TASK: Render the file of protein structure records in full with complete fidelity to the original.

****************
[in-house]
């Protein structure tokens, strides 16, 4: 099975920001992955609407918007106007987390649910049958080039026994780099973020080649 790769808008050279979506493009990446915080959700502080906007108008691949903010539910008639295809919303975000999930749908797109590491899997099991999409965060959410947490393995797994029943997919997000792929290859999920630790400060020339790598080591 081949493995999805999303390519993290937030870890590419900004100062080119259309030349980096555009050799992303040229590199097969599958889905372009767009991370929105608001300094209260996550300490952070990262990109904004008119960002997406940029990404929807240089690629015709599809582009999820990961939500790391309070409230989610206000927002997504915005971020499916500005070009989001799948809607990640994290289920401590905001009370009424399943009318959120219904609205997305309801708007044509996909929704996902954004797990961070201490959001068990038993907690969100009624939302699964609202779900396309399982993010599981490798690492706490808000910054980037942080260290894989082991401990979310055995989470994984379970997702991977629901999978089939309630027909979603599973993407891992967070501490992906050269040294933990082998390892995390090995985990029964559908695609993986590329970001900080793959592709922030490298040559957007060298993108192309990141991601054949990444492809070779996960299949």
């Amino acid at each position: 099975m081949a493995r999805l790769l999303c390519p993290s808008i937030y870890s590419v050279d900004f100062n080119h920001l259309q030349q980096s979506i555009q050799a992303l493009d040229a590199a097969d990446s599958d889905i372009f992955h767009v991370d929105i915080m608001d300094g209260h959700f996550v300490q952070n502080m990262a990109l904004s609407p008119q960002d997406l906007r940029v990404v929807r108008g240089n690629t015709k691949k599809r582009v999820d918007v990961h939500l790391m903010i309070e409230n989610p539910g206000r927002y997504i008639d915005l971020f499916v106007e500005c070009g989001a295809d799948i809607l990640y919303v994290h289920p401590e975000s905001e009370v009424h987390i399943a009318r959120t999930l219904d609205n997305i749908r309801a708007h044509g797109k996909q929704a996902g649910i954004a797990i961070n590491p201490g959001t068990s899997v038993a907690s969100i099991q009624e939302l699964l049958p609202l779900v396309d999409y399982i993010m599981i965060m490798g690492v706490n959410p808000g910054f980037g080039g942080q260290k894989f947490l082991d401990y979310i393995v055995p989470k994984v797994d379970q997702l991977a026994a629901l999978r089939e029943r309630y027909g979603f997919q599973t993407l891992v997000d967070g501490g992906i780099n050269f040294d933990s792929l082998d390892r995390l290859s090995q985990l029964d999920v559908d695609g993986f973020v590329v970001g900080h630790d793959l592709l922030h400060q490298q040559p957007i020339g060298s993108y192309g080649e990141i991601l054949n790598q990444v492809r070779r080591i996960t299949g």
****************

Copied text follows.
[in-house]
């Protein structure tokens, strides 16, 4: 099975920001992955609407918007106007987390649910049958080039026994780099973020080649 790769808008050279979506493009990446915080959700502080906007108008691949903010539910008639295809919303975000999930749908797109590491899997099991999409965060959410947490393995797994029943997919997000792929290859999920630790400060020339790598080591 081949493995999805999303390519993290937030870890590419900004100062080119259309030349980096555009050799992303040229590199097969599958889905372009767009991370929105608001300094209260996550300490952070990262990109904004008119960002997406940029990404929807240089690629015709599809582009999820990961939500790391309070409230989610206000927002997504915005971020499916500005070009989001799948809607990640994290289920401590905001009370009424399943009318959120219904609205997305309801708007044509996909929704996902954004797990961070201490959001068990038993907690969100009624939302699964609202779900396309399982993010599981490798690492706490808000910054980037942080260290894989082991401990979310055995989470994984379970997702991977629901999978089939309630027909979603599973993407891992967070501490992906050269040294933990082998390892995390090995985990029964559908695609993986590329970001900080793959592709922030490298040559957007060298993108192309990141991601054949990444492809070779996960299949």
């Amino acid at each position: 099975m081949a493995r999805l790769l999303c390519p993290s808008i937030y870890s590419v050279d900004f100062n080119h920001l259309q030349q980096s979506i555009q050799a992303l493009d040229a590199a097969d990446s599958d889905i372009f992955h767009v991370d929105i915080m608001d300094g209260h959700f996550v300490q952070n502080m990262a990109l904004s609407p008119q960002d997406l906007r940029v990404v929807r108008g240089n690629t015709k691949k599809r582009v999820d918007v990961h939500l790391m903010i309070e409230n989610p539910g206000r927002y997504i008639d915005l971020f499916v106007e500005c070009g989001a295809d799948i809607l990640y919303v994290h289920p401590e975000s905001e009370v009424h987390i399943a009318r959120t999930l219904d609205n997305i749908r309801a708007h044509g797109k996909q929704a996902g649910i954004a797990i961070n590491p201490g959001t068990s899997v038993a907690s969100i099991q009624e939302l699964l049958p609202l779900v396309d999409y399982i993010m599981i965060m490798g690492v706490n959410p808000g910054f980037g080039g942080q260290k894989f947490l082991d401990y979310i393995v055995p989470k994984v797994d379970q997702l991977a026994a629901l999978r089939e029943r309630y027909g979603f997919q599973t993407l891992v997000d967070g501490g992906i780099n050269f040294d933990s792929l082998d390892r995390l290859s090995q985990l029964d999920v559908d695609g993986f973020v590329v970001g900080h630790d793959l592709l922030h400060q490298q040559p957007i020339g060298s993108y192309g080649e990141i991601l054949n790598q990444v492809r070779r080591i996960t299949g």